1 – When the fruits are sold along with the trees. This is permissible, whether the condition of the fruits is known or not, and there is no difference of opinion among the fuqaha’ concerning this, because the sale of the fruit in this case is connected to the trees, and the basic principle according to the scholars is that rules may be relaxed when an item is sold along with another item, but not when it is sold on its own.

2 – The fruits may be sold before their condition is known so long as the purchaser cuts them down straight away, and does not wait until they ripen. This sale is valid according to scholarly consensus, and the scholars gave the reason that the prohibition on selling before the condition of the fruits is known is due to the fear that the fruits may be destroyed by blight before they are picked, but there is no risk of that if they are cut down straight away.

The condition of cutting them down straight away applies in some cases where the fruits may be used before they ripen, such as if they may be used as animal feed and other ways of benefiting from them.

Read full post on IslamQA here.

As for zakah on unripe fruit, read this.

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About Yumna

Bukhari Blogger | Student and teacher of the Qur'an | Studying BAIS from IOU.

Posted on December 20, 2012, in iLook and tagged , , , , , , , , , , . Bookmark the permalink. 6 Comments.

  1. tuinshi nasution

    i want to ask, i forgot where i read about

    riba (usury) in dates fruit/ grain/(primary consumption) exchange. same commodity, the small quantity of high quality dates, exchange with, big quantity of lower quality dates…..and then prophet Muhammad shallallahu ‘alaihi wassalaam forbid Bilal radhiallahuanhu do the exchange until….i forgot the words……(i … about this, riba in different quality-quantity of same commodity)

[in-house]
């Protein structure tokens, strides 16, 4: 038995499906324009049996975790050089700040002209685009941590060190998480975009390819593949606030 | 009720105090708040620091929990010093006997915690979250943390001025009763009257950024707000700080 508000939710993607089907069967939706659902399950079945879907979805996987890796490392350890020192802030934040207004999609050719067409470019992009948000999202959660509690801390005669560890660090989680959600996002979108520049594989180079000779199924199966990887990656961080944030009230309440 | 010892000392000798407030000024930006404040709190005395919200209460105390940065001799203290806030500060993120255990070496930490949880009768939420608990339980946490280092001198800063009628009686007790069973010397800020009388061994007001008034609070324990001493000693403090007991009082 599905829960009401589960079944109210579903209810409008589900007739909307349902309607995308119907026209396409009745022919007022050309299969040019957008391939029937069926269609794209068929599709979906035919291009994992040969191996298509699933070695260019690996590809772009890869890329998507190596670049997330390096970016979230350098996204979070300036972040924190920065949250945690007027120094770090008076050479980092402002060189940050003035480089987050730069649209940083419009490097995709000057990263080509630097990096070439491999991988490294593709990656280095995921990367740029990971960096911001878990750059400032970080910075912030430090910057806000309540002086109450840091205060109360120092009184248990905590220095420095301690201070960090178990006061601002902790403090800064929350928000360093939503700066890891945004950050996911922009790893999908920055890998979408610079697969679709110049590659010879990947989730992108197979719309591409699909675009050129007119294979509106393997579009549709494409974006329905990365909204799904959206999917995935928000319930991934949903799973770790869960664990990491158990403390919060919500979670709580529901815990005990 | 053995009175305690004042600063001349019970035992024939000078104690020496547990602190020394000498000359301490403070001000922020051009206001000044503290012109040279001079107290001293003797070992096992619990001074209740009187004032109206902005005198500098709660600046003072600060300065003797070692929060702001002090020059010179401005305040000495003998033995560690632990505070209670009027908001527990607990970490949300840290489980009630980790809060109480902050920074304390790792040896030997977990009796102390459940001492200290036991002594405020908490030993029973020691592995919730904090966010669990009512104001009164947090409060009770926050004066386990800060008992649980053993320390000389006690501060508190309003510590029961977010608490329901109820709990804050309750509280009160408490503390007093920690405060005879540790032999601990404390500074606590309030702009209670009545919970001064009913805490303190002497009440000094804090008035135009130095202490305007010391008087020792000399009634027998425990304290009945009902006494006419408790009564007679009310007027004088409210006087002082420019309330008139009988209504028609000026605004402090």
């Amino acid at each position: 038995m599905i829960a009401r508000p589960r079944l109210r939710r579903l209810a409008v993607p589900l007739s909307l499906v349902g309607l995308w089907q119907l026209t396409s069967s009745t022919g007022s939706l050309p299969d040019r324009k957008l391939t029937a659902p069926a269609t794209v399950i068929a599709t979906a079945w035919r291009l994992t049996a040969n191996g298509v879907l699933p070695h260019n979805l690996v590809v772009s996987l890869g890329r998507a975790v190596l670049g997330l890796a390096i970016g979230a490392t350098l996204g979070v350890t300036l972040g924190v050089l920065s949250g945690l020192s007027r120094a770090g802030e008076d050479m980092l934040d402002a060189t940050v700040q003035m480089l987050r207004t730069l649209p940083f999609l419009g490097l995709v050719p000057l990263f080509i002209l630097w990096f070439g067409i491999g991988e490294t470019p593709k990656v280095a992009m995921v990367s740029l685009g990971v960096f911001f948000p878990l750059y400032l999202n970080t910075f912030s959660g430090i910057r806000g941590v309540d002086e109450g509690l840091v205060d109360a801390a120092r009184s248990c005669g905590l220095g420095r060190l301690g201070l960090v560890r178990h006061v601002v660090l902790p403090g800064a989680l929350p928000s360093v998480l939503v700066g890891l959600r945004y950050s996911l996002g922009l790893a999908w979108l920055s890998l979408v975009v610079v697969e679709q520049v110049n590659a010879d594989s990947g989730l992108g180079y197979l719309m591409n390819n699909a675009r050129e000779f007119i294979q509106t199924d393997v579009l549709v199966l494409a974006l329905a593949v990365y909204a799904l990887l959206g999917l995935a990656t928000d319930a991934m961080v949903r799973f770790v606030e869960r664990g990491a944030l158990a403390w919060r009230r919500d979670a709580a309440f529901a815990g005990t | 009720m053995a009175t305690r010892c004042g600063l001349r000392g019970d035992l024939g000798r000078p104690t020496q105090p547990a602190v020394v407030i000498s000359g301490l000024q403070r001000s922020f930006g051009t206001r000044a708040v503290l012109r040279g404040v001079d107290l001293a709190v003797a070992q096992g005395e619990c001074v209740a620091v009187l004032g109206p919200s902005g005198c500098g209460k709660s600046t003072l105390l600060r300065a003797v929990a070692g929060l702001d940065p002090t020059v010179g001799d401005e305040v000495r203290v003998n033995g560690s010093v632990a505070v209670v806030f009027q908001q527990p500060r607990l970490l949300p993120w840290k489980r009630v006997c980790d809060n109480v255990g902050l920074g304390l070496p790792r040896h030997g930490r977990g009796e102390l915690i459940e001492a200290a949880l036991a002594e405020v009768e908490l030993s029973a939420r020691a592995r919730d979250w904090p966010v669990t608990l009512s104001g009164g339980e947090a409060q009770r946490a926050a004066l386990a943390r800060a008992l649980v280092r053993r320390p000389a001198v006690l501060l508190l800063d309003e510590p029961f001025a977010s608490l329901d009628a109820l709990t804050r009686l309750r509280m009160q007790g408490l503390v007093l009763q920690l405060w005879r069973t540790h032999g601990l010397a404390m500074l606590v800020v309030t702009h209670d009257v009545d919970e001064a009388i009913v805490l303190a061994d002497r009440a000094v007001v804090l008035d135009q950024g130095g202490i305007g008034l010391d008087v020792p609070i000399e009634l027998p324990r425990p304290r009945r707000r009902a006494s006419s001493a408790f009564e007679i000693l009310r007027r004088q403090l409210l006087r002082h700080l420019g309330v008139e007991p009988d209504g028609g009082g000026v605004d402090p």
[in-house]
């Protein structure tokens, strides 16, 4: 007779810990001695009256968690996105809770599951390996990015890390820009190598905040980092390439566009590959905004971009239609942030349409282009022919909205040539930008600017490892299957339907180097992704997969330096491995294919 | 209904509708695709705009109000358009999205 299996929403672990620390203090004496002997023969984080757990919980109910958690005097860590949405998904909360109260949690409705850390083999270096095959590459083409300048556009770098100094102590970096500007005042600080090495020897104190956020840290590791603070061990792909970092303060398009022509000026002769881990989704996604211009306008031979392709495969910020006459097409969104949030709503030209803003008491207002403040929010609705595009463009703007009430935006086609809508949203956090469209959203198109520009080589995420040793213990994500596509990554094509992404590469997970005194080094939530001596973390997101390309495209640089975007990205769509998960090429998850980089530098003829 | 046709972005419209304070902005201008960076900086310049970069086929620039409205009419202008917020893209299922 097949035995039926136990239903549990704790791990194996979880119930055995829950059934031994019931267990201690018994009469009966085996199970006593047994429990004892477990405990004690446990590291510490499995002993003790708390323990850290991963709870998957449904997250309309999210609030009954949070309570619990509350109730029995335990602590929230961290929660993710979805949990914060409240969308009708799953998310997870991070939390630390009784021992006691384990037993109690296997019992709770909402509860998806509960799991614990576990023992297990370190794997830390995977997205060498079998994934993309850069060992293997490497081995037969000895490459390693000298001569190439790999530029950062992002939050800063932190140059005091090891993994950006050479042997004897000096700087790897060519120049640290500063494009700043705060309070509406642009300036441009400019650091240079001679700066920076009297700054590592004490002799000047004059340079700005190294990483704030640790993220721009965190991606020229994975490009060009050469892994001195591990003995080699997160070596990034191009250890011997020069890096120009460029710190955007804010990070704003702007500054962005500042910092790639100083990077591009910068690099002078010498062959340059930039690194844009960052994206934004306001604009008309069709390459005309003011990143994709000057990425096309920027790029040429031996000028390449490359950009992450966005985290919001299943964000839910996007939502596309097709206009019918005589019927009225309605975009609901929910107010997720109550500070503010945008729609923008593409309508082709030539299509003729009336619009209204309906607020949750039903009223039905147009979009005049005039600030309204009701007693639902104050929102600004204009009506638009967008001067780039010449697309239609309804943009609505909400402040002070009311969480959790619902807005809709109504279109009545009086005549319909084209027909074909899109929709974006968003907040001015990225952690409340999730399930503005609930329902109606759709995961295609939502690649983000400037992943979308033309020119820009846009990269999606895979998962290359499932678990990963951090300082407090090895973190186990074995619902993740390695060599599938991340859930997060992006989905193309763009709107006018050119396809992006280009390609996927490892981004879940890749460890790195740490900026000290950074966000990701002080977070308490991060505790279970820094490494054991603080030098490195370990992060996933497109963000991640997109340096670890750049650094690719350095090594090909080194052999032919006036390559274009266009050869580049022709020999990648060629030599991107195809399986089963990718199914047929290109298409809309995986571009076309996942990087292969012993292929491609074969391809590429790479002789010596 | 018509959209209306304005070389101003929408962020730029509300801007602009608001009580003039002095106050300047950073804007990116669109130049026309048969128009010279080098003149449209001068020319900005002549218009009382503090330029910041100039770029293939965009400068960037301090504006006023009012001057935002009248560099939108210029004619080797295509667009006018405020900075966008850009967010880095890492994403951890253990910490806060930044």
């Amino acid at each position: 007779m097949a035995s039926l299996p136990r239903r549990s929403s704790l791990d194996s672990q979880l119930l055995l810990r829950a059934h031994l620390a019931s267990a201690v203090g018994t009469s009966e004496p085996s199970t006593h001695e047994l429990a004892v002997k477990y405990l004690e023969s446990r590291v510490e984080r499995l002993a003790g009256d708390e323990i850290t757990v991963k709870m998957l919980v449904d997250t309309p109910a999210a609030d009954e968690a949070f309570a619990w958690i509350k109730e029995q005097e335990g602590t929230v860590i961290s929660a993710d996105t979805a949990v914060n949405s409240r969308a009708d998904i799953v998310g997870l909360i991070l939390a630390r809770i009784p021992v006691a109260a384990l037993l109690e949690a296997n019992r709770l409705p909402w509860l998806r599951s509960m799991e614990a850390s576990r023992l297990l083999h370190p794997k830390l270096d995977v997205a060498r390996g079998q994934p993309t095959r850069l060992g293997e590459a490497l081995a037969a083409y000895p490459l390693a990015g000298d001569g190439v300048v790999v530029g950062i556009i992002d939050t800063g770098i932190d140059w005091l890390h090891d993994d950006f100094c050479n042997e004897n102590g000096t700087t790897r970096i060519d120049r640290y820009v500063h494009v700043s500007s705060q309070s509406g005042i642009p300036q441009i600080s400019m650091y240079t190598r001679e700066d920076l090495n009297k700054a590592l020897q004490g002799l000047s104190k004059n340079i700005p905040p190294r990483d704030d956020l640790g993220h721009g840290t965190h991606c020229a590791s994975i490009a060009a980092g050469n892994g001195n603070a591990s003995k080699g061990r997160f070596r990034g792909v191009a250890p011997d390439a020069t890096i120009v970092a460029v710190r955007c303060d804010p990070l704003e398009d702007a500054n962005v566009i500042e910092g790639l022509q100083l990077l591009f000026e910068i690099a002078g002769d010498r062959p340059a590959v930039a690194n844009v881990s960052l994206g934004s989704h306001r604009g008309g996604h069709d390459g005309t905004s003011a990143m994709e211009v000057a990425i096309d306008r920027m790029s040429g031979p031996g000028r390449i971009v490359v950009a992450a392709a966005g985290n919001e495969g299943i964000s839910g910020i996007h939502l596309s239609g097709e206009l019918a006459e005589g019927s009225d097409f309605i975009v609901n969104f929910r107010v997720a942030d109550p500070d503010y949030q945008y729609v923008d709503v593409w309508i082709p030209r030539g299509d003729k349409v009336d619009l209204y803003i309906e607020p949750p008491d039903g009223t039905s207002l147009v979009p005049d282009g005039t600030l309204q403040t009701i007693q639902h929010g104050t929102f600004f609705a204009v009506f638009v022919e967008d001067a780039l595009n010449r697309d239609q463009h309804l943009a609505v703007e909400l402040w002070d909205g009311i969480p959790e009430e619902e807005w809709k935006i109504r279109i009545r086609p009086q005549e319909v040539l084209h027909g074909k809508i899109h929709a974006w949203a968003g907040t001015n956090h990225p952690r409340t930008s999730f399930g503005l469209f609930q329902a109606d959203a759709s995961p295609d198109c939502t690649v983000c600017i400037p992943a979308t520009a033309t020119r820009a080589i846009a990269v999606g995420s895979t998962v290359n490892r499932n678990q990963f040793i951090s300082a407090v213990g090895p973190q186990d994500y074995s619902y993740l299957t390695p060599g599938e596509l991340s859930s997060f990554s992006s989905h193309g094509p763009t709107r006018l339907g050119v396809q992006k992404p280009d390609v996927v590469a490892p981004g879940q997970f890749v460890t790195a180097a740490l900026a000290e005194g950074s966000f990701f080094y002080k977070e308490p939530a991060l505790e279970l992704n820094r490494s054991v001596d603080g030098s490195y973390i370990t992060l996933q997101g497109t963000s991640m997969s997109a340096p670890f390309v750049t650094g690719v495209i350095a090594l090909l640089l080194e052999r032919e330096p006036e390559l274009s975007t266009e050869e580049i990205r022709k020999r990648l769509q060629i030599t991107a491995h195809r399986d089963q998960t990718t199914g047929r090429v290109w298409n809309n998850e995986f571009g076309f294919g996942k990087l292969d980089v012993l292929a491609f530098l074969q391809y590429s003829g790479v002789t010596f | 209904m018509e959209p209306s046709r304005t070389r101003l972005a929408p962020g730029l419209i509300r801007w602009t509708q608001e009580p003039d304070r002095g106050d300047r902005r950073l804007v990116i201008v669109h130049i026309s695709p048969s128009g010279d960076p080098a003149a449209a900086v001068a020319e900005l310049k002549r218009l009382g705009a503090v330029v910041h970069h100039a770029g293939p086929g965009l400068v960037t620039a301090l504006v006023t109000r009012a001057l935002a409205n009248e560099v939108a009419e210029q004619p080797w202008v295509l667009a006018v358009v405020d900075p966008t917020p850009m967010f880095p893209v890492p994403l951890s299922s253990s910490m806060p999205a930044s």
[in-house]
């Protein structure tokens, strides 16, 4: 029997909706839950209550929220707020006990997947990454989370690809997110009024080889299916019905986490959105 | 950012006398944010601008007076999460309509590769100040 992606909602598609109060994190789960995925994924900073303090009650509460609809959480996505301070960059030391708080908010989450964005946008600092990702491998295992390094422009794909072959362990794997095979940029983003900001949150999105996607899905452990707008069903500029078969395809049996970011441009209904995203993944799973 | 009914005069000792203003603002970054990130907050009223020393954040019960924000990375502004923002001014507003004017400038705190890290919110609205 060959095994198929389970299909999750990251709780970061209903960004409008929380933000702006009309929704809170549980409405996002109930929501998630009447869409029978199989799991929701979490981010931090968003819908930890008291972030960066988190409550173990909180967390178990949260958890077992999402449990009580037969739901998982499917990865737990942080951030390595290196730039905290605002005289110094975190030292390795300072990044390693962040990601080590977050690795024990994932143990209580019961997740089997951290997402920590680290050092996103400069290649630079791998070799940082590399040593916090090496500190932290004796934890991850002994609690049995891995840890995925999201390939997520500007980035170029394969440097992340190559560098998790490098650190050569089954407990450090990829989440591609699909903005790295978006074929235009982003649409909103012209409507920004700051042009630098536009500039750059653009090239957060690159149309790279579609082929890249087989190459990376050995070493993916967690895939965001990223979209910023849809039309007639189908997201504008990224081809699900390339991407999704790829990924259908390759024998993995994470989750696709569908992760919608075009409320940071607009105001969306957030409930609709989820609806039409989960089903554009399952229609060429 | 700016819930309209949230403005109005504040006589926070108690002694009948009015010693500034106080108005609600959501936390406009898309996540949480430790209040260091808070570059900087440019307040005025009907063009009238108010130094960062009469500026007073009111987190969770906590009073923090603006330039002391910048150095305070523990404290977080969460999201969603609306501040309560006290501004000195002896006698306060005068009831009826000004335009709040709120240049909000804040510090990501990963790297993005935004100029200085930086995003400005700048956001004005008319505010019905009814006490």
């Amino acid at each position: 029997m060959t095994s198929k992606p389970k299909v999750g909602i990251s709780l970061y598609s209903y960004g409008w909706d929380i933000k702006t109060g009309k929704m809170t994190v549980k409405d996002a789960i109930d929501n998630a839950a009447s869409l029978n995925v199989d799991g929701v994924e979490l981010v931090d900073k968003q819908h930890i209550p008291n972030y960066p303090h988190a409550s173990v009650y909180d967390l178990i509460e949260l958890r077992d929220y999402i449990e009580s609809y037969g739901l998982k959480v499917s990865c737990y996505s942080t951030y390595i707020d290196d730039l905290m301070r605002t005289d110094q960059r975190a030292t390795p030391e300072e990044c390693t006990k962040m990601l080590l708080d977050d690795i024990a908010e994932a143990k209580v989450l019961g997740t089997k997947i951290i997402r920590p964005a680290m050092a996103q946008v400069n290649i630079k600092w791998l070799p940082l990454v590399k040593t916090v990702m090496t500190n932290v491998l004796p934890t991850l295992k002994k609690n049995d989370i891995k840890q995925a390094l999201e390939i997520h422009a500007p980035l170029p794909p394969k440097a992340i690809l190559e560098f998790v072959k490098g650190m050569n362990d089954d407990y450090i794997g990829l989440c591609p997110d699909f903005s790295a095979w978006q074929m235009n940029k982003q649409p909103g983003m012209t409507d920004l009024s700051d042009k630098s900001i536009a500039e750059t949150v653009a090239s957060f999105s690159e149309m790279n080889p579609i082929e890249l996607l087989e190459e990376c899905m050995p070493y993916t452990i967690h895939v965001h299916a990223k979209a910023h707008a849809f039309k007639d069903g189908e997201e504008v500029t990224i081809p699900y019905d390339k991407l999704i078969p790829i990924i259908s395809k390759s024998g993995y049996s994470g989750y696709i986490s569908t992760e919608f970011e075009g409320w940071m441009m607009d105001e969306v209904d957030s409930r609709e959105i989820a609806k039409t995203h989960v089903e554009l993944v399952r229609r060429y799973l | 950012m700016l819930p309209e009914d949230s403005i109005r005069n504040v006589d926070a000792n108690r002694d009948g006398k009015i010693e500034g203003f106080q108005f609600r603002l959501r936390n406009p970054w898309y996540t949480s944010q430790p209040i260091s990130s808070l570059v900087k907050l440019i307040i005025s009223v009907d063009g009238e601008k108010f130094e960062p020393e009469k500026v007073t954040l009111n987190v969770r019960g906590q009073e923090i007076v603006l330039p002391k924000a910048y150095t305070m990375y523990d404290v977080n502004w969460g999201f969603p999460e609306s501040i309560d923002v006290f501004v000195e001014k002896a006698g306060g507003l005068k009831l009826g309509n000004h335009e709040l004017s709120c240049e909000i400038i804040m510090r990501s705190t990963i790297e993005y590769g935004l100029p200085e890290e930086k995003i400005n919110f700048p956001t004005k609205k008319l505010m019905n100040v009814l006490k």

im sorry if this already explained in earlier posting

  2. Assalamu ‘alaikum,

    Are you referring to this hadith or of similar nature?

    Bashair bin Yasir reported on the authority of some of the Companions of Allah’s Messenger (may peace be upon him) among the members of his family among whom one was Sahl bin Abu Hathma that Allah’s Messenger (may peace be upon him) forbade buying of fresh dates against dry dates and that it is Riba and this is Muzabana, but he made an exemption of ‘ariyya (donations) of a tree or two in which case the members of a family sell dry dates and buy fresh dates for eating them.

    Sahih Musim, Book 10, Chapter 14, Number 3687

  3. Muzabana is the exchange of fresh fruits for dry ones in a way that the quantity of the dry fruit is actually measured and fixed, but the quantity of the fresh fruit to be given in exchange is guessed while it is still on the trees (Mishkat, 2710). The Holy Prophet (may peace be upon him) has forbidden this exchange because the quantity of the fruit on the trees cannot be definitely Determined and the transaction is just a leap into the dark.

  4. tuinshi nasution

    wa ‘alaikumussalam, its similar nature of hadith. thank you to all….alhamdulillah. i got the hadith again. (the commentary for the hadith below is not my comment)